Still, just to throw water on all the goodness mentioned, Richards may not even be the best backup saves option on his team right now, considering the way Robert Coello has been pitching (18 strikeouts in 10 1/3 IP, with an 0.87 ERA). If you want a primer on the pitch behind Coello's success, check it out here. Coello kind of reminds me of Frieri (c. 2012) -- he came in unheralded and just started striking batters out at an alarming rate.
All that being said, if I had to rank the Angels' non-Frieri relievers for save potential, it would be Madson, Coello, and then Richards.
Remember when Chris Davis pitched last year?
This really has little Fantasy bearing, but because he's the hottest player in the game right now, it's kind of funny to look back to May 6, 2012, when Chris Davis pitched an inning in relief for the Orioles against the Red Sox. He threw two innings, gave up two hits, walked one, and struck out two. And he got the win.
Starters in RP slots
I haven't been very good at hiding my general distaste for H2H formats that allow starters to be placed in RP slots, but I'm not going to just stubbornly refuse to play by those rules because of some misplaced sense of pride. So, the top five SPs able to be put in RP slots (by season point totals):
Of these players, three are in the top five for innings pitched among RPs (Iwakuma, Kendrick, and Miller), while Kris Medlen has the third-most IP among the RP-eligible group and Jeremy Hefner ranks fifth (57 IP). Medlen has 99 points this season, while Hefner has 85.
Two free agent SP-as-RPs (screw it -- I'm calling them "SPARP"s from now on) I kind of like, who are probably free agents in H2H leagues:
Wade Davis, Royals (owned in 22 percent of leagues). I am all too familiar with all the arguments against Davis -- 5.71 ERA, 1.86 WHIP, velocity down about 3 mph from last year -- but he's being victimized by a BABIP (.389) that is almost 100 points higher than his career average. His xFIP is 4.34, which is somewhat encouraging, and he's giving up home runs at a higher rate (15.1 percent of his fly balls allowed end up being homers) than at any point in his career, which could be fixed (but could also be a result of his diminished velocity). Davis probably won't get back to that sub-3.00 ERA, but he could turn it around enough to be serviceable as a SPARP in two-start weeks.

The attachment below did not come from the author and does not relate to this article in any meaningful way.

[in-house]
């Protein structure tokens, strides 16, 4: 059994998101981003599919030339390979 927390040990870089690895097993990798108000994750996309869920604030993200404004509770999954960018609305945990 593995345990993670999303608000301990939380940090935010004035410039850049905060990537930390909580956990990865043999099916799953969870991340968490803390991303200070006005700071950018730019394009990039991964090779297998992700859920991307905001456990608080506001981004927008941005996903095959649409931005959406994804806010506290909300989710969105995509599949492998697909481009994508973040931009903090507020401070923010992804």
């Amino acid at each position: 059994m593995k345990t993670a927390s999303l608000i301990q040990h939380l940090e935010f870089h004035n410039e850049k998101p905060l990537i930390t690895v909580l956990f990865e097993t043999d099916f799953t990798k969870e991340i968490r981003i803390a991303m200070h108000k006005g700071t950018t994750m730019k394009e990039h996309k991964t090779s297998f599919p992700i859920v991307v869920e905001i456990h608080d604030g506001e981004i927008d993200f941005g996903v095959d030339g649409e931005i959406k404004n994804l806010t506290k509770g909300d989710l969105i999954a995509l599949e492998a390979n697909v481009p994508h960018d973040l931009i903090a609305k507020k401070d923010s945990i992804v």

Tony Cingrani, Reds (owned in 53 percent of leagues). This is just a question of "how much patience do I have?" Cingrani will be back in the rotation at some point in the season. And my guess is that it's some point soon. The Reds' staff had five starters make 30 starts in 2012 -- only the seventh time in MLB history that has happened. The pendulum is bound to swing back the other way in 2013, and when the injuries start popping up -- a tweak here, some tenderness there -- Cingrani will be ready to come up, be plugged in as a SPARP, and continue to put up solid numbers.
The strange case of Drew Smyly
Drew Smyly had a weird rookie season in 2012 -- he was pitching well as a starter, encountered a nasty blood blister, returned, strained his intracostal, went to the minors for a bit, came back up as a reliever, and rattled off a very quiet 1.98 ERA from September on.
This spring, Smyly was locked in a battle for the last spot in the Detroit rotation with Rick Porcello. Smyly went 4-0 with a 3.38 ERA and 1.03 WHIP. He was sent to the bullpen anyway. So far in 2013, Smyly has been stellar. He's struck out 34 batters in 32 2/3 innings, producing a 2.20 ERA and 1.01 WHIP. With that valuable RP eligibility locked in for this year and next, Smyly, owned in 26 percent of leagues, is a wonderful anticipatory SPARP play. He'll probably get about 10 starts this year, whether through injury replacement or trade, but has been a nice, Robbie Ross-esqe source of low ratios (with more strikeouts) as a bullpen source in the meantime.
Four thoughts on four relievers
Because, out of principle, we aren't ending this column on SPARPs.
1. Grant Balfour may be the most underrated closer in the game. Over the last four seasons, Balfour has a 2.35 ERA and 1.02 WHIP, with about a strikeout per inning. Last year, after being removed as closer in early May, Balfour went on to produce a 2.09 ERA in 60 1/3 innings, with 17 late-season saves and a strikeout per inning.
2. While Kevin Gregg may not be pitching in the best situation, he's still sporting sub-1.00 ERA and WHIP, while striking out over a batter per inning. Even without the ratio help, Gregg tends to get things done on bad teams. From 2007 to 2011, he averaged 29 saves per season, despite pitching for the Marlins, Cubs, Blue Jays, and Orioles.
3. After a rough start, J.J. Hoover has gone on a nice run. Hoover had a 7.94 ERA on April 12, having given up three home runs in six games. Since then, he's recovered nicely, with a 2.04 ERA, three saves, and just under a strikeout per inning. It's unclear whether he or Jonathan Broxton would be next in line for saves in Cincinnati, but Hoover is making a case, and does have all three non-Chapman saves.
4. Fernando Rodney and Jim Johnson, two of last year's feel-good closer stories -- lead the majors with five and four blown saves, respectively. But they still have 28 saves and four wins between them. This was more a statement of fact than a thought, but it was an interesting stat that I didn't want to go to waste (my backup favorites: Jake McGee in Tampa Bay and some converted starter in Baltimore).